Friday is Ada Lovelace Day, an international day celebrating the achievements of women in science, tech, engineering and maths. Named after the woman widely held to be the first computer programmer, the day is in its third year now, and is going from strength to strength.
The objectification of women is bad enough when it’s done by the media, but when it’s done by a conference organiser or tech commentator or famous tech publication, what message does it send? Nothing but “You will never be taken seriously, but we might take notice of you if you’re hot.”File Photo. Employees of Infosys at the Bangalore campus. AFP Photo
But what to do? Well, let’s pull back from the anger a little, and start to look instead at why it might be that women feel less secure in their abilities than most men, and what might help change that. Undoubtedly it’s a complex issue, but recent research may shed some light: Psychologist Penelope Lockwood discovered that women need to see female role models more than men need to see male ones.
Well, that’s a relatively simple problem to begin to address. If women need female role models, let’s come together to highlight the women in technology that we look up to. Let’s create new role models and make sure that whenever the question “Who are the leading women in tech?” is asked, that we all have a list of candidates on the tips of our tongues.
The celebration began with a simple pledge on British civil action site, Pledgebank, which was signed by nearly 2,000 people. In 2010, we held our first official event. And this year, our new website features a directory of women in science, tech, engineering and maths which we hope will help promote women working in these fields.
The day itself – which lasts 50 hours when you add it all up – is well underway and the tweets from participants are coming thick and fast. The hope is that, as people talk more about the women they admire, it will become easier for everyone to recognise – and remember – the female tech luminaries that are currently overlooked.
If you find that you can’t currently namecheck three Indian women in tech off the top of your head, check out this year’s winners of the Google India Women in Engineering Award. Inaugurated in 2008, the award highlights “women students in computer science and related majors, and inspire them to become active participants and leaders in creating technology.” These are the CTOs, entrepreneurs and ground-breakers of the future.
Or pop along to the Grace Hopper Celebration of Women in Computing India in Bangalore in December. Nominations for their Women Entrepreneur Quest, a “contest designed to promote and showcase early-stage technology ventures founded or led by women entrepreneurs in all technologies” are open until 31 October, so you have plenty of time to nominate the women leaders you admire.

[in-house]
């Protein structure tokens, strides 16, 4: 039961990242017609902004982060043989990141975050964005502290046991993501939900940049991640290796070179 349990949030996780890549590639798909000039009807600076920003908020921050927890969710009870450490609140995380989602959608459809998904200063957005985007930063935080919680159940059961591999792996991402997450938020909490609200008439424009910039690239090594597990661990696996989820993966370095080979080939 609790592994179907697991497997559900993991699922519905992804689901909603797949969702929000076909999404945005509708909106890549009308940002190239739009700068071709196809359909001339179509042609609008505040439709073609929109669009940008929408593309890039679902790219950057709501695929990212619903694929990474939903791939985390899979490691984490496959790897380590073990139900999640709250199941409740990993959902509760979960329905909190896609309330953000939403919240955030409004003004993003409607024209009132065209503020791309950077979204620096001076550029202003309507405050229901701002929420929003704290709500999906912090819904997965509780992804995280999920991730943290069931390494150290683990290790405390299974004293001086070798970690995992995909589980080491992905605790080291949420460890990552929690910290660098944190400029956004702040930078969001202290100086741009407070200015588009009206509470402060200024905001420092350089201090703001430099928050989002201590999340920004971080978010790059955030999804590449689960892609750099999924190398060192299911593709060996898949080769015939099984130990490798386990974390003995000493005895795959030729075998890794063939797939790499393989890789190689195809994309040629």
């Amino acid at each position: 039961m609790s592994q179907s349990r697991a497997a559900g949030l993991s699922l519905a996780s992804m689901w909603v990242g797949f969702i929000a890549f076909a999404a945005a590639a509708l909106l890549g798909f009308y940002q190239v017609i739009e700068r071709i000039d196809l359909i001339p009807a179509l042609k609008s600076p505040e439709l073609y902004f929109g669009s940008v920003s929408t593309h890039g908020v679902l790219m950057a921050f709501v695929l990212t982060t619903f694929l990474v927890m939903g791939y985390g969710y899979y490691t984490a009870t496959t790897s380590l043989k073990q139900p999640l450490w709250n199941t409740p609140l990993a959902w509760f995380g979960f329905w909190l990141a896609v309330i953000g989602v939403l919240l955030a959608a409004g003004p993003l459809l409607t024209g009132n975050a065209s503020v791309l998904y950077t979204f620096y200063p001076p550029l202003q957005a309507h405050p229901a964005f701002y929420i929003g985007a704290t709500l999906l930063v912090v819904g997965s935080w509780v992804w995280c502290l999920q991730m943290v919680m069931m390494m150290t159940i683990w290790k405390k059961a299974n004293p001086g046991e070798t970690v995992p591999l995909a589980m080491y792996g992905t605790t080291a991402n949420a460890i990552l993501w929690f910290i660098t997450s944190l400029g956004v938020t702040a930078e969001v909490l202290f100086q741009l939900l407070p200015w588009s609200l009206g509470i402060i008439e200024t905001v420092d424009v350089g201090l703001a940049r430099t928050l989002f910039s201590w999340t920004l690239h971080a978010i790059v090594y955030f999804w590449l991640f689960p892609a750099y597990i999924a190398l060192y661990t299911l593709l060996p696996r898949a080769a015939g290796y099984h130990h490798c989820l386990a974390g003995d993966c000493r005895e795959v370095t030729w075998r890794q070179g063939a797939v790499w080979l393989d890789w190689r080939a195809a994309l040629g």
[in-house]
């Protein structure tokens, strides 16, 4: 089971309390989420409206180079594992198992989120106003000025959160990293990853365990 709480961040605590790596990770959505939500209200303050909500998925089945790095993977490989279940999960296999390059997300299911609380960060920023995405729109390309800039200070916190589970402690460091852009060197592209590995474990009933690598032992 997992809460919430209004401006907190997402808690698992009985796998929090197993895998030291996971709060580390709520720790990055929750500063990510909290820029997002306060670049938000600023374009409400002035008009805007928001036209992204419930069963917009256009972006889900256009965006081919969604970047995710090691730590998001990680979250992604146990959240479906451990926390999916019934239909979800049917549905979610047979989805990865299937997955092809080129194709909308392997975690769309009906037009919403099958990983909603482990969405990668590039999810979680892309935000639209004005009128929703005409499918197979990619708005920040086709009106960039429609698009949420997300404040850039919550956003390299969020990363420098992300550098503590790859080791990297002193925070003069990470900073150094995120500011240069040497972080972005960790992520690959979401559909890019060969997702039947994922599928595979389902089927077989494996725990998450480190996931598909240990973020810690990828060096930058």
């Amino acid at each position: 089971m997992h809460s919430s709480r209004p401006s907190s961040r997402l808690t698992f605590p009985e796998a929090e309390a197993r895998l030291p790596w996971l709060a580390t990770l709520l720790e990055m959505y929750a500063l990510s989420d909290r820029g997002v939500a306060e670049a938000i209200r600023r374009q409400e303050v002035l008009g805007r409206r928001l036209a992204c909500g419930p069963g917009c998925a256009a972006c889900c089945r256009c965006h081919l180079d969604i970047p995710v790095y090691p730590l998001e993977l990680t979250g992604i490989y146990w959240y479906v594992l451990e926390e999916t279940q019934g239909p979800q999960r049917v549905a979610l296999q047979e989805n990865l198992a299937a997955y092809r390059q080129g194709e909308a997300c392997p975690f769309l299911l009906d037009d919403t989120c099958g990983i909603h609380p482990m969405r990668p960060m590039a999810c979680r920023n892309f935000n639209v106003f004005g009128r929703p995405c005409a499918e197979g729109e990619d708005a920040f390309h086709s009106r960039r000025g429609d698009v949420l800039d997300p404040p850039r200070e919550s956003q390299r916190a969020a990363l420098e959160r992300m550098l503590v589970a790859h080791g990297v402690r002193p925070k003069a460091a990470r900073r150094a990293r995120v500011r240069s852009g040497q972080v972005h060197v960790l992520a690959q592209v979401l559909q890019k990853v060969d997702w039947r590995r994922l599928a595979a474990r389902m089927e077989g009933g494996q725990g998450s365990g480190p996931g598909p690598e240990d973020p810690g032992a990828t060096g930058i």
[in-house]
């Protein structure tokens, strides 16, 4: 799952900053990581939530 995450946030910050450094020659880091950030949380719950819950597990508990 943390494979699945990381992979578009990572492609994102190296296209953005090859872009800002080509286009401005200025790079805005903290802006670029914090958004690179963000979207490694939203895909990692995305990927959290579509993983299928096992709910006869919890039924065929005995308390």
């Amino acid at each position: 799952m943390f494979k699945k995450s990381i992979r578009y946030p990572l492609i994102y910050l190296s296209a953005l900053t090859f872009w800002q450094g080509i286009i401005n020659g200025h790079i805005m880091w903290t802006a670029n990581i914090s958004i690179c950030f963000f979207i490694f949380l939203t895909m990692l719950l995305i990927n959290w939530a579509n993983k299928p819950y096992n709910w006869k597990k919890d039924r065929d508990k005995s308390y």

But, just as the rest of the world, there is still plenty of work to be done on balancing out gender ratios in Indian tech. Only last year, Reuters’Kavita Chandran moderated a women in tech panel discussion at a Bangalore tech event:
[T]here was one common thread that bound [the participants] together – their fight against society, among other odds, to gain their glories.
“When I told my family that I wanted to join IIT (Indian Institute of Technology) Kharagpur 40 years ago, my relatives said I will be ‘an unmarketable product in the marriage market’,” said Jharna Majumdar, a professor at a technology institute in Bangalore and the retired Head of Aerial Image Exploitation Division (AIED) at the Defence Research and Development Organisation (DRDO).
Research by the Anita Borg Institute for Women and Technology from 2007 found that, while the number of women in technical fields was growing, it is still very low indeed. For example, the percentage of women engineers graduating from ITT Bombay has grown from 1.8% in 1972 to 8% in 2005. Rising 6.2% in 33 years isn’t exactly an astounding success, but it is at least movement in the right direction.
The truth is that it takes time and persistence to change perception, which means that one, or two, or even three Ada Lovelace Days won’t be enough. We need to keep working on raising the profile of women in tech, year after year, month after month, day after day. And this is where you come in.
Who are the notable women in the Indian tech scene? The entrepreneurs, the designers, the coders, the CTOs? Which women have inspired you? Whose achievements do you admire? I want to be able to walk way from this Ada Lovelace Day knowing a lot more about the successful Indian women in tech. Tell me who your Ada Lovelace Day heroines are in the comments!